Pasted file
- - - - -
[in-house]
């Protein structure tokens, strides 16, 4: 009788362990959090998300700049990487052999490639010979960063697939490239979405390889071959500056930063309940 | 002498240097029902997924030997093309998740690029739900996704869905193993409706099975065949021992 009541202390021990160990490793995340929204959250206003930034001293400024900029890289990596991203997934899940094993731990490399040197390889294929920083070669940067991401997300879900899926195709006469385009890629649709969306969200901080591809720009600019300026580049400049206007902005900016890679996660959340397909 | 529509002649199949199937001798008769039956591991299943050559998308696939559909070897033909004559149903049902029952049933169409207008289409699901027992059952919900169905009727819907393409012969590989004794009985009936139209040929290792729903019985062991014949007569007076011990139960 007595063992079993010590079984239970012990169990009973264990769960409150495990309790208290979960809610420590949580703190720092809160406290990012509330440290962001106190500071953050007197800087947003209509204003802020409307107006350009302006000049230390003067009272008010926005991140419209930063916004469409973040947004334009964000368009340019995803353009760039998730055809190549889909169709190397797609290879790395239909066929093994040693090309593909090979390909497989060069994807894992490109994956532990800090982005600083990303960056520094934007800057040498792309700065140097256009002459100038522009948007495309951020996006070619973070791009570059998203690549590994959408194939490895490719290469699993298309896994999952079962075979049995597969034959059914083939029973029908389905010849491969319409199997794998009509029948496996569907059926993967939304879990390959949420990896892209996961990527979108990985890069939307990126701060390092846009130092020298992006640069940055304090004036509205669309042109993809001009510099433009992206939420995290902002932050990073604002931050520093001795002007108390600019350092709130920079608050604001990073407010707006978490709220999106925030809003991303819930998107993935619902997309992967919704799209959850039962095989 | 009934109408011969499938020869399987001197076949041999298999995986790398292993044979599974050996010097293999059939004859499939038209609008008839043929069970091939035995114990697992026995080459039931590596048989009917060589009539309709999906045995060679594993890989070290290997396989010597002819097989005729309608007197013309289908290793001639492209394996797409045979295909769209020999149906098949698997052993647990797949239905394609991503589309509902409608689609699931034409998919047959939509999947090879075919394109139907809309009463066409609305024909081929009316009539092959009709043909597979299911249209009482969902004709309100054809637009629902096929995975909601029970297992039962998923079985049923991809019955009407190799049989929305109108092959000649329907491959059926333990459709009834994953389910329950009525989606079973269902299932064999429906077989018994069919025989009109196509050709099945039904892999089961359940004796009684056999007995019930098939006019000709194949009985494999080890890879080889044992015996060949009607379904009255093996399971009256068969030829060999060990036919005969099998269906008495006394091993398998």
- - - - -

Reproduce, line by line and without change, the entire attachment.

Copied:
[in-house]
């Protein structure tokens, strides 16, 4: 009788362990959090998300700049990487052999490639010979960063697939490239979405390889071959500056930063309940 | 002498240097029902997924030997093309998740690029739900996704869905193993409706099975065949021992 009541202390021990160990490793995340929204959250206003930034001293400024900029890289990596991203997934899940094993731990490399040197390889294929920083070669940067991401997300879900899926195709006469385009890629649709969306969200901080591809720009600019300026580049400049206007902005900016890679996660959340397909 | 529509002649199949199937001798008769039956591991299943050559998308696939559909070897033909004559149903049902029952049933169409207008289409699901027992059952919900169905009727819907393409012969590989004794009985009936139209040929290792729903019985062991014949007569007076011990139960 007595063992079993010590079984239970012990169990009973264990769960409150495990309790208290979960809610420590949580703190720092809160406290990012509330440290962001106190500071953050007197800087947003209509204003802020409307107006350009302006000049230390003067009272008010926005991140419209930063916004469409973040947004334009964000368009340019995803353009760039998730055809190549889909169709190397797609290879790395239909066929093994040693090309593909090979390909497989060069994807894992490109994956532990800090982005600083990303960056520094934007800057040498792309700065140097256009002459100038522009948007495309951020996006070619973070791009570059998203690549590994959408194939490895490719290469699993298309896994999952079962075979049995597969034959059914083939029973029908389905010849491969319409199997794998009509029948496996569907059926993967939304879990390959949420990896892209996961990527979108990985890069939307990126701060390092846009130092020298992006640069940055304090004036509205669309042109993809001009510099433009992206939420995290902002932050990073604002931050520093001795002007108390600019350092709130920079608050604001990073407010707006978490709220999106925030809003991303819930998107993935619902997309992967919704799209959850039962095989 | 009934109408011969499938020869399987001197076949041999298999995986790398292993044979599974050996010097293999059939004859499939038209609008008839043929069970091939035995114990697992026995080459039931590596048989009917060589009539309709999906045995060679594993890989070290290997396989010597002819097989005729309608007197013309289908290793001639492209394996797409045979295909769209020999149906098949698997052993647990797949239905394609991503589309509902409608689609699931034409998919047959939509999947090879075919394109139907809309009463066409609305024909081929009316009539092959009709043909597979299911249209009482969902004709309100054809637009629902096929995975909601029970297992039962998923079985049923991809019955009407190799049989929305109108092959000649329907491959059926333990459709009834994953389910329950009525989606079973269902299932064999429906077989018994069919025989009109196509050709099945039904892999089961359940004796009684056999007995019930098939006019000709194949009985494999080890890879080889044992015996060949009607379904009255093996399971009256068969030829060999060990036919005969099998269906008495006394091993398998």